Here on Cosmic Jazz we’ve been playing some of the bands that make the current UK jazz scene so exciting. Many of these are based in London, but there’s a thriving scene in many UK cities and all represent the diversity of these locations, their wealth of musical talent and the range of musical influences – from hip hop to house and beyond. What really exciting is how these bands are being promoted at some major festivals – whether it’s May’s Norfolk & Norwich Festival or London’s Field Day Festival in June. In Norwich you can catch Maisha (check them out on this week’s show), Ashley Henry and Binker and Moses. All will be performing from 10 pm in the Adnams Spiegeltent in Chapelfield Park. Field Day features a huge line up of British jazz musicians including Zara McFarlane (also on this week’s CJ), Sons of Kemet and Mammal Hands.
Maisha are led by drummer Jess Long and play spiritual and cosmic jazz, with Pharaoh Sanders and Alice Coltrane as major influences. You’ll hear West African and Afrobeat rhythms too: it’s music to make you move, music for contemplation and music for the soul all in one. Do try to get to see them if you can. The band includes Nubya Garcia on sax and Shirley Tetteh on guitar and you can download their free EP from the jazzre:freshed Bandcamp site.
The show began with the Marcin Stefaniak Trio – this time in full. This young Polish sax trio provides the sort of tough, contemporary sound that we like to feature here on Cosmic Jazz. There’s lots of new Polish jazz and more from our friends at Steve’s Jazz Sounds.
Up next on the show were selections from my colleague Neil. Emanative are part of a more established jazz scene but one also led by a drummer – in this case, Nick Woodmansey, himself the son of Woody Woodmansey, David Bowie’s drummer in the Spiders from Mars band. They’re the second of three bands led by drummers to be featured on Cosmic Jazz this week. Pianist Jessica Lauren – whom we’ve played on previous shows – is also a member.
Neil and I agree about most music we feature on CJ, but Portico Quartet may be one where we diverge. Endless is the opening track from their 2017 release Art in the Age of Automation. The band have been busy touring since July last year and they’ll be playing Norwich, Gateshead, Cheltenham, London and Manchester as part of their dates this spring and summer. I can see that the technical qualities of the sounds they create are impressive, but the music is too clinical for me and leaves me cold. Whereas I [writes Neil] think that this music is progressive, melodic, uncategorisable new jazz working in the same way that Bugge Wesseltoft’s ground-breaking albums did almost 20 years ago. Just as Wesseltoft explored the hinterland between jazz and house, so Portico merge jazz and Reichian minimalism with real dexterity. The recording sessions for Art in the Age of Automation were clearly a fertile period for the band as they are now about to release AITAOA #2, largely recorded at the same time in London. The new album is intended as a companion piece to last year’s AITAOA but it works equally as well as a stand-alone, exploring similar areas of enigmatic, widescreen minimalism alongside the more hard-hitting sounds that have become a notable part of their live shows. I think there’s no lessening of quality here – album opener Double Space is now available to download from Bandcamp here, with the rest of the album emerging at the end of next month. For a listen to this key influence, check out a mesmerising performance of Reich’s masterpiece Music for Eighteen Musicians below. Whilst Portico are not attaining this level of complexity, much of their overall sound now derives from this kind of music.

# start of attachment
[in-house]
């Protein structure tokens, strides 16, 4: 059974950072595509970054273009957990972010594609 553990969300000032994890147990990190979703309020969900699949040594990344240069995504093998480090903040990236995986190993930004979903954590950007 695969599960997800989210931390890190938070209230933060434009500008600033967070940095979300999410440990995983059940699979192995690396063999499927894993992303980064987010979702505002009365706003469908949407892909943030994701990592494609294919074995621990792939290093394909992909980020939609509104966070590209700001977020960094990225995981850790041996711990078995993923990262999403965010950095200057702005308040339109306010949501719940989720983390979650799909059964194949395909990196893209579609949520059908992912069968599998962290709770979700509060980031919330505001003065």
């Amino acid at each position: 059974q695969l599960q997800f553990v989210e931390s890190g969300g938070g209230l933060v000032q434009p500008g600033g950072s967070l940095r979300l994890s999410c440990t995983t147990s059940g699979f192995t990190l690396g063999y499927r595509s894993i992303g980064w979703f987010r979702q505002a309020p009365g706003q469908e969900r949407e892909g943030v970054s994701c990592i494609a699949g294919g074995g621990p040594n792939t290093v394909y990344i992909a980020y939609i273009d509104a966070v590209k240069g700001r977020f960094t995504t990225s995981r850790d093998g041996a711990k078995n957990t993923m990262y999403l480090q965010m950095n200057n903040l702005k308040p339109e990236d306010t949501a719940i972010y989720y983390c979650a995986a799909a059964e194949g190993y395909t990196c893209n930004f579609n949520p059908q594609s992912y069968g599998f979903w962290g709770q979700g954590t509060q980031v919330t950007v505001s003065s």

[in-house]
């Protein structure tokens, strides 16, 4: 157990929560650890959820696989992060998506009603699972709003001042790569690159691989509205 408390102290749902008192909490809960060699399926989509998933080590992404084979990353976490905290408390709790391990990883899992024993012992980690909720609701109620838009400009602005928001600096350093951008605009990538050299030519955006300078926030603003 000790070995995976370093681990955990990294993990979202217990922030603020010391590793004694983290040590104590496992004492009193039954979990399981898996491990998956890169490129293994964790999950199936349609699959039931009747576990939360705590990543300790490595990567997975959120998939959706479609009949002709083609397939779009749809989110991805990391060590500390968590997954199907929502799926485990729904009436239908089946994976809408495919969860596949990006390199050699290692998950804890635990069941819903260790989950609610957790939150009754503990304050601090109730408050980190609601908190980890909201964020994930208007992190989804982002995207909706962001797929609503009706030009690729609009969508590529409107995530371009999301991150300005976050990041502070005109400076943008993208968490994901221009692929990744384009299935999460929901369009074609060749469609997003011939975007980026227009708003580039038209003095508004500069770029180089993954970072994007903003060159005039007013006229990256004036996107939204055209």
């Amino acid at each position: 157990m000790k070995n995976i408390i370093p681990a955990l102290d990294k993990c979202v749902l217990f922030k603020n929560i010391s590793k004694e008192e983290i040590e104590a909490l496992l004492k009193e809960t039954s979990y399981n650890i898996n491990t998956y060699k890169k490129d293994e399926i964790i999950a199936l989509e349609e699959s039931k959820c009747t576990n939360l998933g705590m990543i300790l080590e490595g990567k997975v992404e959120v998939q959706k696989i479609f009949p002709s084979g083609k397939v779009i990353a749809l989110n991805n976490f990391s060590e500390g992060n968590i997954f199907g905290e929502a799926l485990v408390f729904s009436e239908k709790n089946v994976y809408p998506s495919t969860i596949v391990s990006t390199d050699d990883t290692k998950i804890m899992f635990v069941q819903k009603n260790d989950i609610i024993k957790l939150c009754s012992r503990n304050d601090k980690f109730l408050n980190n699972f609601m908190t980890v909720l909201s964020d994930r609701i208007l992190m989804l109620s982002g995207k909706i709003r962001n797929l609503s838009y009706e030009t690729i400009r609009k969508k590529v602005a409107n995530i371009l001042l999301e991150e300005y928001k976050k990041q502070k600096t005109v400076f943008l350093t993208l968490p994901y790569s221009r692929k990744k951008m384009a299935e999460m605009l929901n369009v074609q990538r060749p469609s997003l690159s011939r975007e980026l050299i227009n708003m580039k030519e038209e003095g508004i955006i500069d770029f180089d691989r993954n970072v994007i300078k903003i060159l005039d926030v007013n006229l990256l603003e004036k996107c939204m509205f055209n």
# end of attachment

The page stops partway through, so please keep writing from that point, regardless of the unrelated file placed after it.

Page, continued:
Polish trumpeter Piotr Wojtasik is a player whose music provides joy and inspiration. His album Tribute to Akwarium pays homage to a former Polish jazz club and on the show this week there is the tune Tribute 3. Like so much of his music, it featured complex, spiritual and cosmic rhythms. It’s undoubtedly more music for the body and soul.
Our third drummer/leader was Tony Allen, the man Brian Eno called perhaps the greatest drummer and probably the most important musician of the last fifty years. This new album from the founder of Afrobeat follows on from his tribute to Art Blakey and is pure jazz. Recorded in Paris – where Allen is now based – and with excellent French musicians. Cruising features bassist Matthias Allemane. There was more from the new London jazz scene with the Ezra Collective. We’ve already played their superb version of Fela Kuti’s Colonial Mentality and this week’s tune featured the vocals of Zara McFarlane. It really shows what her voice is capable of – and we think rather more so than on much of her recent solo album. The track comes from their debut EP simply called Chapter 7.
Finally, in a show full of exciting, contemporary music, there was a tune by sax player Hamiet Bluiett from a recent re-release compilation of music from the Italian Black Saint/Soul Note label.
- Marcin Stefaniak Trio – Proxima Centauri from Unveiling
- Emanative – Ominous Shanti from single
- Portico Quartet – Endless from Art in the Age of Automation
- Piotr Wojtasik – Tribute 3 from Tribute to Akwarium
- Tony Allen – Cruising from The Source
- Maisha – Africa from Welcome to a New Welcome
- Ezra collective feat. Zara McFarlane – I Have a God from Chapter 7
- Hamiet Bluiett – Oasis from You Need This! An Introduction to Black Saint & Soul Note Recordings 1975-1985
Derek is listening to…
- Keyon Harrold – M B Lament
- Ameen Saleem – Korinthis
- Fredrik Kronkvist Afro Cuban Supreme – Caravan
- Lloyd McNeil Quartet – Washington Suite (Asha)
- Linval Thompson – Jah Jah The Conqueror
Neil is listening to…